ST. MARY'S CEMENT Ontario, Canada

St. Mary's cement is a cement quarry and manufacturer. On site there is a large Ammonia tank with a 40,000 liter capacity. The tank itself has a containment basin made of cement. During loading operations of the tank there is a risk of a spill. Fifteen meters away from the ammonia tank there is an unprotected storm drain. The drain leads to a retaining pond containing birds and fish. The pond is about 50 meters from the ammonia tank. In case of an accidental spill the spilled ammonia will reach the pond within minutes. ChemiGreen installed the WI-Plug in the storm sewer line leading to the pond. In case of a spill the operations room can activate the bladder within 10 seconds. The bladder will plug the pipe and create a containment area within the facility; the containment is enough to hold the entire bulk of chemicals. The system has been tested with a mock spill of about 10,000 liters of water and worked perfectly. The Bladder inflated within seconds and held back the water for over 2 hours. After two hours the bladder was deflated to release the water into the pond.




The catch basin where the WI-Plug was installed pre installation. There are two 18" pipes entering the catch basin and one 21" goes towards the pond.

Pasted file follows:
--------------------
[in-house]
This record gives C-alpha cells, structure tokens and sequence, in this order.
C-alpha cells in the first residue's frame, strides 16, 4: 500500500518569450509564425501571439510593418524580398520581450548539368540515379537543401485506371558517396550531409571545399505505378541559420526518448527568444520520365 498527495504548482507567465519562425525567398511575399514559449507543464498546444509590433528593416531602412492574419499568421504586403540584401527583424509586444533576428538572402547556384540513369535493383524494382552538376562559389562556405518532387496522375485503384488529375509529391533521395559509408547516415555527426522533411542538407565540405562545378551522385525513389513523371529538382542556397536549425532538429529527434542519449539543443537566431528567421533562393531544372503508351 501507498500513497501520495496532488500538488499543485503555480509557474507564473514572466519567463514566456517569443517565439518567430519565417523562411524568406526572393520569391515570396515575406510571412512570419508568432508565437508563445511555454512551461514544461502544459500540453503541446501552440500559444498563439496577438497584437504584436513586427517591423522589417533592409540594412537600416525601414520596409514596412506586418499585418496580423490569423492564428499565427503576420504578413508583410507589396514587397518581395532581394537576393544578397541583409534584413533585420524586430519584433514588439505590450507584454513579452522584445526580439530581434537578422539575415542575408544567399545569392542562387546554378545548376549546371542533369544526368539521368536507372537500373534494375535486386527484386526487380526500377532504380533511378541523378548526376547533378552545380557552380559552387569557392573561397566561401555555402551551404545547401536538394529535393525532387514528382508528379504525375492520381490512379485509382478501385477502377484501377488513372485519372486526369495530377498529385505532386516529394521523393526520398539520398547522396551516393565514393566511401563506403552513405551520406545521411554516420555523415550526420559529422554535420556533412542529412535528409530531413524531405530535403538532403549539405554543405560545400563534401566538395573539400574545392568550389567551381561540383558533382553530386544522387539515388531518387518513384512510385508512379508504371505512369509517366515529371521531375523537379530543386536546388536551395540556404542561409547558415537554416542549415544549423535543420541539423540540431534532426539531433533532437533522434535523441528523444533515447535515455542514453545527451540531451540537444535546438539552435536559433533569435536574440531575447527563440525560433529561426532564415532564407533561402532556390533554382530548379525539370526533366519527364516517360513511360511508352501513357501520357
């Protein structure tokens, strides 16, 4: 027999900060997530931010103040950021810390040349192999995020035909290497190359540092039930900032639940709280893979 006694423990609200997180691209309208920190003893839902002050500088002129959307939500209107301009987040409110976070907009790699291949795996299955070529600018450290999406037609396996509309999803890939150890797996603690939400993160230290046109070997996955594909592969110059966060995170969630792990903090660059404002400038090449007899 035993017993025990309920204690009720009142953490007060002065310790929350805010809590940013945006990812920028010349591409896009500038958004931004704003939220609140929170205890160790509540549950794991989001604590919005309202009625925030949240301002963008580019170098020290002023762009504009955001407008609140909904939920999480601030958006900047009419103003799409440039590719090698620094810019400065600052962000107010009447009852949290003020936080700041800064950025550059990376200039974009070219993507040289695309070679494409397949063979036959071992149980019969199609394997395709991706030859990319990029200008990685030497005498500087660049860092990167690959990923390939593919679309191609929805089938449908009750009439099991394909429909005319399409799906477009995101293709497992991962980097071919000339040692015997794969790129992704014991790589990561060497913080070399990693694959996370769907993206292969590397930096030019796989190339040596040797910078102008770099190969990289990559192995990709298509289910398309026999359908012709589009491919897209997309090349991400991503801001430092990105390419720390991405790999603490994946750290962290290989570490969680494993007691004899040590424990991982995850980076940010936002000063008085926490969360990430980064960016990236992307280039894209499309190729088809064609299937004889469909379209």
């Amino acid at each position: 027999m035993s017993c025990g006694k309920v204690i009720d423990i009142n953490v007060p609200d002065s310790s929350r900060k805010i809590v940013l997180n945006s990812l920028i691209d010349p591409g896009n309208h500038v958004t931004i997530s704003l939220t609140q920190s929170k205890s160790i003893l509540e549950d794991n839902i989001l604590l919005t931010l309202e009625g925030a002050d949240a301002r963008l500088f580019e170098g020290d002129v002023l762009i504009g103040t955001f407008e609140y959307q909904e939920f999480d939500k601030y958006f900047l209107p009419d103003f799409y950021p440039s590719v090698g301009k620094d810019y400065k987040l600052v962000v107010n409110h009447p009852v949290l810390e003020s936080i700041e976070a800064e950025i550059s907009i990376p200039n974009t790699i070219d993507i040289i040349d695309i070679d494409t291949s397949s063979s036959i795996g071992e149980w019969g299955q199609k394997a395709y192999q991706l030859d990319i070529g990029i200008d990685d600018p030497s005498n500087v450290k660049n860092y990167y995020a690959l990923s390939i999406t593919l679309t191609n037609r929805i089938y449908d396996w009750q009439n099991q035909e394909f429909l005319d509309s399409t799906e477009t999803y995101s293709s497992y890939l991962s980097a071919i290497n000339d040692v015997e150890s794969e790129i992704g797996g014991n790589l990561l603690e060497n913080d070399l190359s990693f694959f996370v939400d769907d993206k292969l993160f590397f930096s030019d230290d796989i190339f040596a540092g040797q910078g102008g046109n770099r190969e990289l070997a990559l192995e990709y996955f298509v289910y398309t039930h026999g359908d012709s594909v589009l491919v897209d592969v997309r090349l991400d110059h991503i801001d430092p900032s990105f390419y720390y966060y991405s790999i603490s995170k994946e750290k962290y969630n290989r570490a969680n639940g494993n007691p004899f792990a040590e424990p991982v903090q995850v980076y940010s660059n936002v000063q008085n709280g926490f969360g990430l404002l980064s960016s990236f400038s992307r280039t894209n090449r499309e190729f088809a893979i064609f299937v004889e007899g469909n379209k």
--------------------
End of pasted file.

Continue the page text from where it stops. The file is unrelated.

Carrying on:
Using confined space entry team; first we insert a stainless steel sleeve (316) into the pipe. The O-ring to ensure a seal between cement pipe and sleeve can be seen on the STS sleeve. This operation takes about 5-30 minutes.



Antenna used on 6' pole in order to ensure reception during snow cover, cable goes in cement groove under the parking lot. The pole is located about 30' from drain. In the back the retention pond can be seen. The pond is monitored by environment Canada.



The bright white horizontal line is a gripping mechanism no longer used since better solution is used by one way grippers. Also notice there are no clips used to connect the WI-Plug to STS sleeve. This is also not used any longer.



Water level can be seen going up. The WI-Plug was moved upwards in order to create a better image. Note the sharp gravel in the bottom of the pipe; these didn't cause damage to the bladder.